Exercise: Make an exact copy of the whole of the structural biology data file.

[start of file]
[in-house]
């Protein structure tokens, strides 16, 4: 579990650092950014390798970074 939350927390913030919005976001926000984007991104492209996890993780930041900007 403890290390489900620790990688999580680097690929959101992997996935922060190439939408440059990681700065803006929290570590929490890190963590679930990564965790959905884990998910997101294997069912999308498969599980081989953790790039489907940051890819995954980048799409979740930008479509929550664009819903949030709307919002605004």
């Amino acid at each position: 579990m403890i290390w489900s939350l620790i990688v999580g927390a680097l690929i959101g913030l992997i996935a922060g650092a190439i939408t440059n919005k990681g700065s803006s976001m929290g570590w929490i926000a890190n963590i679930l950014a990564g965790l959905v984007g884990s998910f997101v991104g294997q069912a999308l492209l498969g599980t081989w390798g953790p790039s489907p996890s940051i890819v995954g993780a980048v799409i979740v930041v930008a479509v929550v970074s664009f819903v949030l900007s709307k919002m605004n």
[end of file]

[in-house]
């Protein structure tokens, strides 16, 4: 579990650092950014390798970074 939350927390913030919005976001926000984007991104492209996890993780930041900007 403890290390489900620790990688999580680097690929959101992997996935922060190439939408440059990681700065803006929290570590929490890190963590679930990564965790959905884990998910997101294997069912999308498969599980081989953790790039489907940051890819995954980048799409979740930008479509929550664009819903949030709307919002605004």
């Amino acid at each position: 579990m403890i290390w489900s939350l620790i990688v999580g927390a680097l690929i959101g913030l992997i996935a922060g650092a190439i939408t440059n919005k990681g700065s803006s976001m929290g570590w929490i926000a890190n963590i679930l950014a990564g965790l959905v984007g884990s998910f997101v991104g294997q069912a999308l492209l498969g599980t081989w390798g953790p790039s489907p996890s940051i890819v995954g993780a980048v799409i979740v930041v930008a479509v929550v970074s664009f819903v949030l900007s709307k919002m605004n």